It added that it is also preparing two locations in the Coora 1 Block for drilling in the coming weeks, with the two new wells situated in follow-up locations for its successful CO-368 and CO-369 wells which were drilled last year.

President and chief executive officer at Touchstone Paul Baay commented: “We are excited to see the stabilised production results from these wells as we accelerate to our target of 2,000 barrels per day.”

Earlier this month, Energy Voice reported that the energy industry is planning to drill 16 high-impact wells in the UK and Norway this year, with the aim of producing 3.7 million barrels of oil equivalent from these sources.

If you need electron beam services for your oil exploration project, contact us today to find out more about our expertise.
Electron beam services are crucial to anyone working in the electronics sector, and electronics companies don’t come any bigger than Apple.

Apple recently decided to get behind the UK’s year of engineering by revealing its elite team of UK engineers, and introducing them to a group of school children.

The group of engineers has until now been kept relatively secret, as the organisation is renowned for not being transparent about the projects it is working on, or has plans to work on.

"Engineering touches every part of our lives and during the UK’s Year of Engineering we’re also delighted to be supporting efforts to inspire interest in science, technology, engineering and mathematics (STEM) careers,” Johny Srouji, Apple's senior vice president for hardware technologies told The Independent newspaper.

Much of Apple’s previous move into education have included the roll out of educational software to help children and adults learn to code programmes using cartoons, but it has done little with regards to engineering in the past.

The Government’s year of engineering is a campaign to promote engineering as part of the Government’s wider industrial strategy. It aims to improve awareness of engineering in schools and workplaces, and encourage people to consider engineering as a potential career path, as well as encouraging existing engineering businesses to form new partnerships to tackle difficult problems.

Apple is very much part of the year of engineering, but is far from the only one. Many other big names such as Dyson and the Science Museum.
Groupe PSA, the second largest car manufacturer in Europe (of Peugeot, Citroën, DS, Opel and Vauxhall brands, has recently announced major redevelopment of its British plant based in Luton. The plant will take on the PSA EMP2 manufacturing platform in 2019 to produce the next models of Vauxhall Vivaro vans and Opel utilities.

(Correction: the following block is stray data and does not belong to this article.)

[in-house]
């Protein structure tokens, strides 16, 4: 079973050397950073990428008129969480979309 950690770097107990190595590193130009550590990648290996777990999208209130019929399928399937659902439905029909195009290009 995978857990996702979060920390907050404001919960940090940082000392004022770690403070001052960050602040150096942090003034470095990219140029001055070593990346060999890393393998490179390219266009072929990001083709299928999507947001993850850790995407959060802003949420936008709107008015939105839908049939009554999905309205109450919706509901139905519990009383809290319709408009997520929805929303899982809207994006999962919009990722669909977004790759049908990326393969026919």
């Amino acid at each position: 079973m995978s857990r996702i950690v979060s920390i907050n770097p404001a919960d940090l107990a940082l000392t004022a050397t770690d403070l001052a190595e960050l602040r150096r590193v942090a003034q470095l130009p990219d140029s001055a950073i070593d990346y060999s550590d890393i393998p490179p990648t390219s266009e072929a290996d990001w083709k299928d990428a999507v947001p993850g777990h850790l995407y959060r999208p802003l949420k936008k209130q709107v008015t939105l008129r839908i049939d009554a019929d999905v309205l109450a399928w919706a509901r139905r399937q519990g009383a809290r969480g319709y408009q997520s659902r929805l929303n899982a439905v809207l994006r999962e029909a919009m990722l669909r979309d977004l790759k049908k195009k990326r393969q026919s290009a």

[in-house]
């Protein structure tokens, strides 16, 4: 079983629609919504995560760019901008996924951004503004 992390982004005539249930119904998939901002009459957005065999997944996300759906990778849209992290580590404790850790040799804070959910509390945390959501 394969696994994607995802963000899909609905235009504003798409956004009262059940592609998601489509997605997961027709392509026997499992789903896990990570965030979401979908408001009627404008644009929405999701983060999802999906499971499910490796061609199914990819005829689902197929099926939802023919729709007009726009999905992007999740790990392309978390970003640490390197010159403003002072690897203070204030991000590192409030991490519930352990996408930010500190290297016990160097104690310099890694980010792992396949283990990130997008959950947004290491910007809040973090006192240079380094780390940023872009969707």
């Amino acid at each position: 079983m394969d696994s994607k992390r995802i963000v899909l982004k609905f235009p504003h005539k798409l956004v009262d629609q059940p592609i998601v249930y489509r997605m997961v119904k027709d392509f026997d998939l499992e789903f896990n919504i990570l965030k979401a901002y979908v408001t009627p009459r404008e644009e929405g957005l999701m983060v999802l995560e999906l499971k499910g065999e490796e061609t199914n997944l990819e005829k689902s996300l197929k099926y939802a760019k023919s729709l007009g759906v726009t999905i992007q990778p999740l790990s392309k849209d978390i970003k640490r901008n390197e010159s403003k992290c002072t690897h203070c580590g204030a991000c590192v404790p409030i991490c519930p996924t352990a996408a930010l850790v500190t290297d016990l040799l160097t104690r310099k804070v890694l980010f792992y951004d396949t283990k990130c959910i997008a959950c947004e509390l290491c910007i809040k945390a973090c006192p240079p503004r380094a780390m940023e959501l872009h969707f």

PSA wants to respond to the growing popularity of its commercial vehicles in Europe. Therefore, after lengthy negotiations, the French multinational has decided to reportedly invest around 100 million Euros (£86 million) in the Luton facility, which sees the current owners Vauxhall join forces with Opel; thus, strengthening the two brands manufacturing and operational capabilities.

"We decided to set up our EMP2 platform in the factory to build utilities for both Opel, Peugeot and Citroën brands, as well as Vauxhall, which has a strong presence in the United Kingdom," said Carlos Tavares, president of the company during a conference call with journalists. "The success of our range of utilities is confirmed month by month in Europe and we want to go further."

In an effort to share development and production costs, car manufacturers have created a web of cross-subsidies in light commercial vehicles (LCVs). PSA also assembles its Expert and Jumpy LCVs at the Toyota plant in Sevelnord (Northern France). Furthermore, in 2014 Toyota replaced Fiat, to work in cooperation with Renault on its Trafic platform in Sandouville (Seine-Maritime). Renault also assembles versions of the Opel Vivaro and Nissan LCVs from this site.

Electron Beam Services (EBS)are proud to provide services to new and existing clients in the automotive and general engineering industries​ as they go through similar operational & technological developments. Our company, which is a short distance from the Vauxhall's Luton facility, is dedicated to maintain its position at the cutting-edge of manufacturing techniques and standards. Having had ISO approval since 1994, and in keeping with this commitment, EBS has recently achieved approval to AS9100 rev D.

For more information, please take a moment to view our electron beam services or contact us today using our online contact form.
Electron beam welding is about to get easier as scientists have discovered a way to create a particle beam accelerator to do four different tasks at the push of a button.

The terahertz radiation source can accelerate, compress focus and analyse electron beams and has been dubbed the Swiss army knife of electron beam engineering. Terahertz are between microwaves and infrared on the electromagnetic spectrum.

The beam is incredibly precise, just a few millimetres across, and specific timing is a key feature of this invention. A paper revealing the findings was published in Nature Photonics last month.

Named the Segmented Terahertz Electron Accelerator and Manipulator (STEAM) it was developed by developers from the Center for Free-Electron Laser Science (CFEL).

"To do this, we take an infrared laser pulse and split it up," explains first author Dongfang Zhang from the group of Franz Kärtner at CFEL.

The incredibly precise timing of the model allows the action of the electron beam to be determined by why it hits the electric field.

"For instance, a bunch that hits the negative part of the Terahertz electric field is accelerated," explains Zhang.